How to Add Quick & Easy Body Armor to a Jeep CJ-7

    Jeep CJ-7 Body Armor Installation

    Sheetmetal bumps and bruises are an off-road fact of life. Sooner or later you're going to drop off a ledge just right, rub up against that rock you didn't see, or hit that stump you were trying to avoid. Minor scratches and dented sheetmetal can be written off as character. Most of us don't mind the hard-earned bruises, but we'd just as soon keep them to a minimum and add as much protection as we can to keep the body of our 4x4s reasonably straight.

    Bumpers are usually the first things that come to mind when people start talking about body armor, but other parts of your vehicle are just as vulnerable to damage. The rear corners of vehicles seem to attract damaging obstacles with regularity, particularly the passenger rear corner. But it's the rocker panels that are really the most susceptible, and the longer the wheelbase, the more likely that damage will happen. Extra protection in these crucial areas can mean the difference between a 4x4 that looks good for a long time and one that shows the scars of use and abuse.

    Shortly after we acquired our new-to-us CJ-7 we were shoving it into places it really had no business being. We knew it wasn't going to be long before the nice straight sheetmetal wasn't so straight anymore. A few months after we purchased the Jeep we spent a weekend adding armor to the body in an effort to keep the rocks at bay. The rear corners and rockers required drilling a few holes in the body, but it was a small price to pay knowing we could attack more obstacles without fear of bending painted surfaces. Installation required some attentions to detail, but it's really not that difficult to add some easy body armor upgrades.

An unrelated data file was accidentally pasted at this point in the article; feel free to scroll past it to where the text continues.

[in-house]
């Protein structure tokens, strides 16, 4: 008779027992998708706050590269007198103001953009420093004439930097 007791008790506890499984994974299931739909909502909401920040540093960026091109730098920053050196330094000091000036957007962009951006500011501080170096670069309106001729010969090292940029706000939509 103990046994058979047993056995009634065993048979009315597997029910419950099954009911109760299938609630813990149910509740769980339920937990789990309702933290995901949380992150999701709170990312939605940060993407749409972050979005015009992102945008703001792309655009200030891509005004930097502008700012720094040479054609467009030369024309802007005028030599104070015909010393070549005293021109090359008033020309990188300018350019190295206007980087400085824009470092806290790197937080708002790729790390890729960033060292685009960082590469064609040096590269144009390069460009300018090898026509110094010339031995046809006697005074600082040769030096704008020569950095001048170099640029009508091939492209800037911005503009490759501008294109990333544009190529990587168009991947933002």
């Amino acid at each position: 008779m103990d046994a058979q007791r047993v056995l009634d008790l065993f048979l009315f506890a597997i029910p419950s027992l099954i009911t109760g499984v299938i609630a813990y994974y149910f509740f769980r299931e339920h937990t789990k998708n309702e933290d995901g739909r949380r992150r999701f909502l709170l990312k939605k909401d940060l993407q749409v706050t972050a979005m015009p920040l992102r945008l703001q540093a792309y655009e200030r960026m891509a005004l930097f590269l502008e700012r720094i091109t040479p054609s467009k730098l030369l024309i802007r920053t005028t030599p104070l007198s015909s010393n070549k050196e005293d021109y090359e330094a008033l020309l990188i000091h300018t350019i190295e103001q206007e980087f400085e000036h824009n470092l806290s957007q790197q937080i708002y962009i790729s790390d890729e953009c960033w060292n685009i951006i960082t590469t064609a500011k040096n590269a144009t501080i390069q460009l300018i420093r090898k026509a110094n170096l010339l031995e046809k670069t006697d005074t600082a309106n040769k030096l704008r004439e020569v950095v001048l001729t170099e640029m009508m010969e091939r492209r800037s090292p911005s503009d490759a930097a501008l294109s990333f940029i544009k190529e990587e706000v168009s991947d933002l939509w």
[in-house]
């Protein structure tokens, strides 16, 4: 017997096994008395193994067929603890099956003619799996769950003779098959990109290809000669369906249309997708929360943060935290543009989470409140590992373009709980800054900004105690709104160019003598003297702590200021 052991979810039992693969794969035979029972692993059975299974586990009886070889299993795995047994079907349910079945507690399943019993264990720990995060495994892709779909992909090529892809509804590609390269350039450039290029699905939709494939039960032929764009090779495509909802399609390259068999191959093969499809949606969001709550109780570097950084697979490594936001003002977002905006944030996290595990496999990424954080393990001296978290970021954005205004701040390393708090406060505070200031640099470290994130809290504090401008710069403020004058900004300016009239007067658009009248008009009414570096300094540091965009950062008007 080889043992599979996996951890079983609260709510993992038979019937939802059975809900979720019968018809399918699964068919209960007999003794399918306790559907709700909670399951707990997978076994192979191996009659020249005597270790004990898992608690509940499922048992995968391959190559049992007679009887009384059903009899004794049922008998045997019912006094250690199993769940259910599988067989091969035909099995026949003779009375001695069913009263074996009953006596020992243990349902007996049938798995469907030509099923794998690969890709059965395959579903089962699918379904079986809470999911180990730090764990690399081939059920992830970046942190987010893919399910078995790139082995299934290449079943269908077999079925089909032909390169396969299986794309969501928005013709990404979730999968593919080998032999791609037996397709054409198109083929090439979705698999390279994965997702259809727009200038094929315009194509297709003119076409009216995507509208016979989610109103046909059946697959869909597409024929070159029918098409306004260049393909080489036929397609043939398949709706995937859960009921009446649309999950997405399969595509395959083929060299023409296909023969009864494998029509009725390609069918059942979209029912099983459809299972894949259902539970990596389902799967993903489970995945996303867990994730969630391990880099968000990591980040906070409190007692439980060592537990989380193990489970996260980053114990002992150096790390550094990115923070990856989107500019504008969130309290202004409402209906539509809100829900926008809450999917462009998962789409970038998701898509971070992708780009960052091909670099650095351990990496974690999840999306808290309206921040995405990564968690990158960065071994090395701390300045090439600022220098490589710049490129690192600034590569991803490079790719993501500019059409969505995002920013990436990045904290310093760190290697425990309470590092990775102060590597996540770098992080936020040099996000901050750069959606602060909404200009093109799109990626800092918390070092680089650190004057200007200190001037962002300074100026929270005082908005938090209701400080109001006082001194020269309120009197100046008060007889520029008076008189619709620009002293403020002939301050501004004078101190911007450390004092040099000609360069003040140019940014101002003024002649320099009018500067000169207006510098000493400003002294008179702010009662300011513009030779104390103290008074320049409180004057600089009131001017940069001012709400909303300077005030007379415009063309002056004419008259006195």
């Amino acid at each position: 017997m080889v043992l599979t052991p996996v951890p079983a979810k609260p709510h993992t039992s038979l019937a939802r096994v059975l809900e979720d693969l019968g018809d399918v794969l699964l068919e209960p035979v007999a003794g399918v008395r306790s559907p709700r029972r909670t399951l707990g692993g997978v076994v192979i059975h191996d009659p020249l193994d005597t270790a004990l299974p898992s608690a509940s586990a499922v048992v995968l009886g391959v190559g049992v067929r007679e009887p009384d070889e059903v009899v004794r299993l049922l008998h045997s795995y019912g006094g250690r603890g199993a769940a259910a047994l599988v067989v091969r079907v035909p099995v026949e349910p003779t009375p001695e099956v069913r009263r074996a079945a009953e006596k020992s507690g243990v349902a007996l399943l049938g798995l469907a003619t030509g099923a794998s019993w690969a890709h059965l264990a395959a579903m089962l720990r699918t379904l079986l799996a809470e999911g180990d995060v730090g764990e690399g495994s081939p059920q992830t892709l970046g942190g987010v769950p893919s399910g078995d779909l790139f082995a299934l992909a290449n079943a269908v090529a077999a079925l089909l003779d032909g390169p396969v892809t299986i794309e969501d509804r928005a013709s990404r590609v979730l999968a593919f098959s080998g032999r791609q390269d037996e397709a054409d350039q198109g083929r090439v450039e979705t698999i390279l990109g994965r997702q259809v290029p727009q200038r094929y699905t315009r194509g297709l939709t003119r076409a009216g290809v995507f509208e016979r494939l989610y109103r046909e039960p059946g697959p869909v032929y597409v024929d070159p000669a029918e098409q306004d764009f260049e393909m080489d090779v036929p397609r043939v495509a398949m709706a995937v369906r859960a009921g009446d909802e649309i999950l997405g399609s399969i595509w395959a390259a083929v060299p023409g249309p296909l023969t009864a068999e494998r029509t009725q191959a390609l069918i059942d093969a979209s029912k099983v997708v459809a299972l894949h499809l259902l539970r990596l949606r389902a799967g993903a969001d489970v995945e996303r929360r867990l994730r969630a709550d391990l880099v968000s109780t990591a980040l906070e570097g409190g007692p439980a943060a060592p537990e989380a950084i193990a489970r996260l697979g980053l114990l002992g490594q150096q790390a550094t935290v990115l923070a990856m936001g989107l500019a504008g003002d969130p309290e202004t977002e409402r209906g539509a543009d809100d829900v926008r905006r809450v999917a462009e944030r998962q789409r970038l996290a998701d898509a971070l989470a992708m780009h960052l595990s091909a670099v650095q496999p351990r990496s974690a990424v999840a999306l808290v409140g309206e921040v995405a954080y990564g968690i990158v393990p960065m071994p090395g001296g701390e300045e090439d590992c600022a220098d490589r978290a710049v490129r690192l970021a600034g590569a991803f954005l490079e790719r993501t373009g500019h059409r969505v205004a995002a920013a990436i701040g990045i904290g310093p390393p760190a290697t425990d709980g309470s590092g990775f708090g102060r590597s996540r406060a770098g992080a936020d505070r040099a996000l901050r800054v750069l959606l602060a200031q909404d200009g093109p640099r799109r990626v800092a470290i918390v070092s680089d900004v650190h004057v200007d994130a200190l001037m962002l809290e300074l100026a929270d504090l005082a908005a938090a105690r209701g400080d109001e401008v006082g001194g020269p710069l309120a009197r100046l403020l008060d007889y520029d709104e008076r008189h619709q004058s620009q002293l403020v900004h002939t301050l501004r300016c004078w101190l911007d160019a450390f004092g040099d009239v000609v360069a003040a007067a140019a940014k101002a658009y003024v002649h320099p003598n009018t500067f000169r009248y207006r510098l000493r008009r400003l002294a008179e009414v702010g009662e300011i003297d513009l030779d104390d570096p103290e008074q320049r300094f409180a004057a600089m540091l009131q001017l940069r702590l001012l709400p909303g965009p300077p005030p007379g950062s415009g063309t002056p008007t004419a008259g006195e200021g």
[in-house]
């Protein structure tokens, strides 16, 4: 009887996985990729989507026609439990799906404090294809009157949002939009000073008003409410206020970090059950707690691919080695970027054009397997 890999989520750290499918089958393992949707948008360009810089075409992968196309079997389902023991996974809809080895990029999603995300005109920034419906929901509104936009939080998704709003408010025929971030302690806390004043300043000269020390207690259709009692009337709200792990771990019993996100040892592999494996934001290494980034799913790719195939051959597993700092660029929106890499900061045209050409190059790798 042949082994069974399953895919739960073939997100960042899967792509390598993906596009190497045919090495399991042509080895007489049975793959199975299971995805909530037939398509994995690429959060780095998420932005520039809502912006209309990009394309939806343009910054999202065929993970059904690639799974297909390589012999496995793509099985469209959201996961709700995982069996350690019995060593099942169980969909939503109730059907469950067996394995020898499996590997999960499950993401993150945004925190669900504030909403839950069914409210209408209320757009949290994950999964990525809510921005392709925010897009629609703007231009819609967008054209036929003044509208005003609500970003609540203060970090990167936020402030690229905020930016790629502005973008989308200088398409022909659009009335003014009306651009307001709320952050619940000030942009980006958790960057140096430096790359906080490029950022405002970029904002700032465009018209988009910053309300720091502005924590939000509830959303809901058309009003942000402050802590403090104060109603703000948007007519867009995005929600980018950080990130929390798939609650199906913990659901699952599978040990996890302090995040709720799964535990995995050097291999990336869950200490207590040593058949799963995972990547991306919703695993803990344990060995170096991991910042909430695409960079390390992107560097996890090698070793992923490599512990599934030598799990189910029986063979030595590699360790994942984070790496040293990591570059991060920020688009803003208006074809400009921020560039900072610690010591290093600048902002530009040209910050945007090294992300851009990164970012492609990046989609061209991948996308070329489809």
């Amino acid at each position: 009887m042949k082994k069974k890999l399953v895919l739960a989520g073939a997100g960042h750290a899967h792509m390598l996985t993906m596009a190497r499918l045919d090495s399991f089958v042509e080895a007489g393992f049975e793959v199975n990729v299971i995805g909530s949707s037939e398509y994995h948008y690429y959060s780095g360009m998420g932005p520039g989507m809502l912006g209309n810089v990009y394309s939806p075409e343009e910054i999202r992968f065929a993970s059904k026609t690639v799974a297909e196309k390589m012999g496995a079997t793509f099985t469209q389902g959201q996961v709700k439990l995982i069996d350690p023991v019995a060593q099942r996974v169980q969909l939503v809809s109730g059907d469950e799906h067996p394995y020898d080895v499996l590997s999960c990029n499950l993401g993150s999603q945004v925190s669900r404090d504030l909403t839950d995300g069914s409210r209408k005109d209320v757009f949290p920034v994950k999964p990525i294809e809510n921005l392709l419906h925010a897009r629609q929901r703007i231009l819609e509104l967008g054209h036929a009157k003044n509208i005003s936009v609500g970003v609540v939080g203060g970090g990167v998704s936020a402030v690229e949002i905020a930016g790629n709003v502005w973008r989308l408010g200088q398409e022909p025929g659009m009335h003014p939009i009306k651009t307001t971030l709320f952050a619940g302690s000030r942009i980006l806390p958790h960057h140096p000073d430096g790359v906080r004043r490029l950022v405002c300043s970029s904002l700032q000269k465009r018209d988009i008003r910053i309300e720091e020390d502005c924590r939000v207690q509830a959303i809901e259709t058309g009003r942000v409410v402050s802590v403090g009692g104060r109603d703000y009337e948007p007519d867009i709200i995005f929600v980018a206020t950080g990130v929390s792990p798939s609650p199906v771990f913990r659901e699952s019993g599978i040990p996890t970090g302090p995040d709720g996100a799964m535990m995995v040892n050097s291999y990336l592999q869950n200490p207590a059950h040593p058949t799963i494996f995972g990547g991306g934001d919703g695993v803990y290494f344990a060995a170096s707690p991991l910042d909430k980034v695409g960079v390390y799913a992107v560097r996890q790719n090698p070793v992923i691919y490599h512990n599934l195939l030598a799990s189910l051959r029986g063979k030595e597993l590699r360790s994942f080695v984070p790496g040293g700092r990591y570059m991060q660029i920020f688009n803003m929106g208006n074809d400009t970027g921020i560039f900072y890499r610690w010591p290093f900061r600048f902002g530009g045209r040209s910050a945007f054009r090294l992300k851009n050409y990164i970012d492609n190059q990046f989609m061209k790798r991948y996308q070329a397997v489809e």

We purchased the Warrior rear corners from an online retailer. They are available in several different varieties, including aluminum diamond plate, and we opted for the smooth steel corners that are powdercoated black because we're allergic to anything shiny. In addition to finish, the corners can be ordered with or without the taillight holes, gas filler neck hole, and so on. The corners are constructed of 1/8-inch-thick steel. This seems thin at first glance, but remember, these are designed to reinforce the corner and spread the force of any impacts across a larger area. They won't resist a major impact, but they're more than adequate for average trail bumps and scrapes.
    Of course, everything needs to be removed from the rear corners in order to install the corner armor. In our case, that included the taillights, license plate holder, spare tire carrier, soft-top snaps, and any emblems. The CJ-7 emblem came right off with a little heat from a heat gun to loosen the adhesive. Our current soft top is snapless, so it's a nice bonus that the corners cover up the old snap holes.
    On the passenger side, the filler neck needs to be temporarily removed, which involves disconnecting it from the hoses on the tank. If your filler neck hoses are anything like ours, they will likely disintegrate when they are disturbed. Do yourself a favor and order new filler neck hoses so you'll have them on hand during the corner installation.